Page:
There is a misconception that good content is easy to create. And an even bigger misconception that good content does not need to start with a solid strategy. Many marketers believe that randomly guessing and assuming what will make good content week to week is the right way to get results.

Here are the facts

The 2017 Benchmarks, Budgets and Trends- North America survey by Content Marketing Institute represents the average B2B marketer today, and according to it, only 37% of organizations say they have documented their content marketing strategy. Forty one percent have a content marketing strategy but admit it is not documented.

It is also important to note that only 29% believe their content marketing strategy is very effective while the majority of respondents (54%) believe their strategy is only moderately effective.

What all if this tells us is that B2B marketers still have hesitation and uncertainty surrounding the effectiveness of their content marketing strategy. This doubt in effectiveness can be directly correlated to their lack of documentation, rendering their content marketing strategy only moderately successful. For those who believe they have a very effective strategy, it is usually chalked up to having a solid process and strategy that does not assume a “fly by the seat of your pant” attitude.

When you document your Content Marketing Strategy, you eliminate the guesswork

The 2017 Benchmarks, Budgets and Trends analysis highlighted seven elements that should be included in your content marketing strategy to be considered effective. From these seven elements, we want to apply Marketing CoPilot best practices to the most important ones to help you document your strategy now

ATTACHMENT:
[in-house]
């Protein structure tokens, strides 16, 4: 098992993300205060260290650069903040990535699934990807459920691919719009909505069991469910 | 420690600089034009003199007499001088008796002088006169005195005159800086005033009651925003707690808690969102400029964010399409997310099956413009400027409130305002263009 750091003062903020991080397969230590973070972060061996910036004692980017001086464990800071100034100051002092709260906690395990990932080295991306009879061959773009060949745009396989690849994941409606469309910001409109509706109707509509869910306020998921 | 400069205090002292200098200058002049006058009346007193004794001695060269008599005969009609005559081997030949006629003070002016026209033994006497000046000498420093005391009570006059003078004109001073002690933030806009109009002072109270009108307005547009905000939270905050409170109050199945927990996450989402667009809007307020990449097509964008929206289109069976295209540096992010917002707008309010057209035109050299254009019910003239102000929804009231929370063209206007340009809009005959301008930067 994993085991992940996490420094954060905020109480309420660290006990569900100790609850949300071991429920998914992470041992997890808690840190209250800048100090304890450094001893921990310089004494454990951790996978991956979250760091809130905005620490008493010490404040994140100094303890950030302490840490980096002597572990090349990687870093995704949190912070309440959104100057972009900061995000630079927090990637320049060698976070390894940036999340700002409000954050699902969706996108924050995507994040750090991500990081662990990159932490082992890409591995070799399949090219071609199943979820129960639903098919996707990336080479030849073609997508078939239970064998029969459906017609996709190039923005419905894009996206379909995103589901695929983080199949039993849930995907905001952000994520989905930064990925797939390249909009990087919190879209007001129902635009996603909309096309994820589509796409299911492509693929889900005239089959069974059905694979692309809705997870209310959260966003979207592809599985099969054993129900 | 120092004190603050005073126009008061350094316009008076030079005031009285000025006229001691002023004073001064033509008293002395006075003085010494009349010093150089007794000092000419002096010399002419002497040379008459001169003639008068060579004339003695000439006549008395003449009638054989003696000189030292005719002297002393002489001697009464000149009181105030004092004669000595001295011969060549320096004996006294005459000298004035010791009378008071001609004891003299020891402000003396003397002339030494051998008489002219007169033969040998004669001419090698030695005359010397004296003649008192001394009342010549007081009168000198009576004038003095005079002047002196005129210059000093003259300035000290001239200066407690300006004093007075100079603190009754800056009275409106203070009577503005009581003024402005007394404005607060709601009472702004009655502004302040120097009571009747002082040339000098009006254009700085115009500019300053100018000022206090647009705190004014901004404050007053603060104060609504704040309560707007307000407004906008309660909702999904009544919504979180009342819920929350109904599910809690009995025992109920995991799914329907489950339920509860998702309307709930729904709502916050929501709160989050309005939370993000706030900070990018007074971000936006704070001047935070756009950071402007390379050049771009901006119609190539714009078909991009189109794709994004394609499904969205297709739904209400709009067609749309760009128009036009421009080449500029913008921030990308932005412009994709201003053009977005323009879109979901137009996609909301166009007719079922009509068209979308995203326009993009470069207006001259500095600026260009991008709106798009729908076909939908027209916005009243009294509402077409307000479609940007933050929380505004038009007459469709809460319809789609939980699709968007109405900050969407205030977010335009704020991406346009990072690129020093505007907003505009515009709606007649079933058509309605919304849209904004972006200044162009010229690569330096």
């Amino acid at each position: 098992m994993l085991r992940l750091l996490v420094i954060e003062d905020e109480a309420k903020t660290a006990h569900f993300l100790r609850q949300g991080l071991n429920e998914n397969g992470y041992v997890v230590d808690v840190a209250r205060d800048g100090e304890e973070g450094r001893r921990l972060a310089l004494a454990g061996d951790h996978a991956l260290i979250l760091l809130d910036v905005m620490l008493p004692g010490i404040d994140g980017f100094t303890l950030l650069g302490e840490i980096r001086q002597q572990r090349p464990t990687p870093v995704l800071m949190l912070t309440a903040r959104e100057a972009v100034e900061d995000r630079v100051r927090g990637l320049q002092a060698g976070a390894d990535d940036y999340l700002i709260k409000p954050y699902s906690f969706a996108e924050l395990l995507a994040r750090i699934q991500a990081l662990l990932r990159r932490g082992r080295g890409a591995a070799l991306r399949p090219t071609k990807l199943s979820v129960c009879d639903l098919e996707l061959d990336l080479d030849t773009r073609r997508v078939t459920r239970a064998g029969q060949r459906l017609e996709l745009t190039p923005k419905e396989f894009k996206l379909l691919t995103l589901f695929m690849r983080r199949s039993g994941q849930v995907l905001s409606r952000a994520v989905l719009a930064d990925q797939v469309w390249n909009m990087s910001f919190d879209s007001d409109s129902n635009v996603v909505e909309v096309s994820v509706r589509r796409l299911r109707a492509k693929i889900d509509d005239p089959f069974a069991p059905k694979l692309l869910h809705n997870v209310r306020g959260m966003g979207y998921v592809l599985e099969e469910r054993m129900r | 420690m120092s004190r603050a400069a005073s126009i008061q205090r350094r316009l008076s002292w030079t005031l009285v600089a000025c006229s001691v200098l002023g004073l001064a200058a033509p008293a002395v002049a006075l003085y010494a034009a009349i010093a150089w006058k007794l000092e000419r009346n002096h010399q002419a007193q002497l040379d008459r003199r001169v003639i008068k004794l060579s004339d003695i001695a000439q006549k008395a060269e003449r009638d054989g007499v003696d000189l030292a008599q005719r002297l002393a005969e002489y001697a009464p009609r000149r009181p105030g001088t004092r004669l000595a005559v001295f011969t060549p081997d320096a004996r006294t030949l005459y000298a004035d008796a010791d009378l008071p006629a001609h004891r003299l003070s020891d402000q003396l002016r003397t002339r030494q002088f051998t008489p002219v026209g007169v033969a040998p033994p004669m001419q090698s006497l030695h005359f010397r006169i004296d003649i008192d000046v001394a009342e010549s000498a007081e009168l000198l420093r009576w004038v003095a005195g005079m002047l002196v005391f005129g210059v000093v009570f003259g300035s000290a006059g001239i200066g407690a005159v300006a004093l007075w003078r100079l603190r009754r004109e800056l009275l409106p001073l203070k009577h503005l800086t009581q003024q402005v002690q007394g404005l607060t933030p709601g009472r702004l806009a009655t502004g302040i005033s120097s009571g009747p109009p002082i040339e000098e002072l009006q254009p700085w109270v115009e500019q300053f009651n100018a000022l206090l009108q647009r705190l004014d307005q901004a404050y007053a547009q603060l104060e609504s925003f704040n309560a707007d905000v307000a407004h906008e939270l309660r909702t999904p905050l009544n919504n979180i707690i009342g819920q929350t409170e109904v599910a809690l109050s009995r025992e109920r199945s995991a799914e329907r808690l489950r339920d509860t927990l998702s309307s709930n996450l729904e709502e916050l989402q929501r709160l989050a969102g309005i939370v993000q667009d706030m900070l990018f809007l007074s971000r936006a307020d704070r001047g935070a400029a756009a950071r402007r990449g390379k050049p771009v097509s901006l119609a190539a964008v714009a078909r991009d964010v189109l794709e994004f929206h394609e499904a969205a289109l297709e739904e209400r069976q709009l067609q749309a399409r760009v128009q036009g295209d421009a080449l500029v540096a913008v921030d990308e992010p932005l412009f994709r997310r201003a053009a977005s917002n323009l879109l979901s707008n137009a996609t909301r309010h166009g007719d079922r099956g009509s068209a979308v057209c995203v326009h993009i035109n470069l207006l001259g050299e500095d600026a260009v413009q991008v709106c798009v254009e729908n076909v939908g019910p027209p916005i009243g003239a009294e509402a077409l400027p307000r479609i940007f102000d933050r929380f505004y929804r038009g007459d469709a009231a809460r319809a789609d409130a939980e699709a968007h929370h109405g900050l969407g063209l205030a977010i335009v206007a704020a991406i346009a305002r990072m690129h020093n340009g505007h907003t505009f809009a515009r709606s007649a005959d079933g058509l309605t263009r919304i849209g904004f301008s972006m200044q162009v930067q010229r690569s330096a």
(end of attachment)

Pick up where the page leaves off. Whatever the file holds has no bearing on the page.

1. Operate Content Marketing as an ongoing business process

As we discussed in week 1 and 2 of our blog series, content marketing is not a fad, it is an important process in your organization. You have to start looking at content marketing as a separate process from your everyday marketing activities. We cannot say it enough; content marketing takes commitment and it takes resources. The first thing to cover as you start documenting your content marketing strategy is to clearly identify who in your business is responsible for this. You will be much more successful in your content marketing program after organizing your team and your team resources.

2. Start with a Keyword Strategy as the guiding beacon to your strategy

Without even realizing it, you may already have a semi valuable keyword strategy. Keywords are everywhere in your content, it’s the topic of your blog post, or the most searched phrase in relation to your company. If you have been creating content based solely around your products and services, you do not have a keyword strategy. Keywords are the cornerstone of your content marketing strategy, so be sure to download our guide and familiarise yourself with a competent keyword strategy to guide the rest of your content marketing.

3. Have a deep understanding of Buyer Personas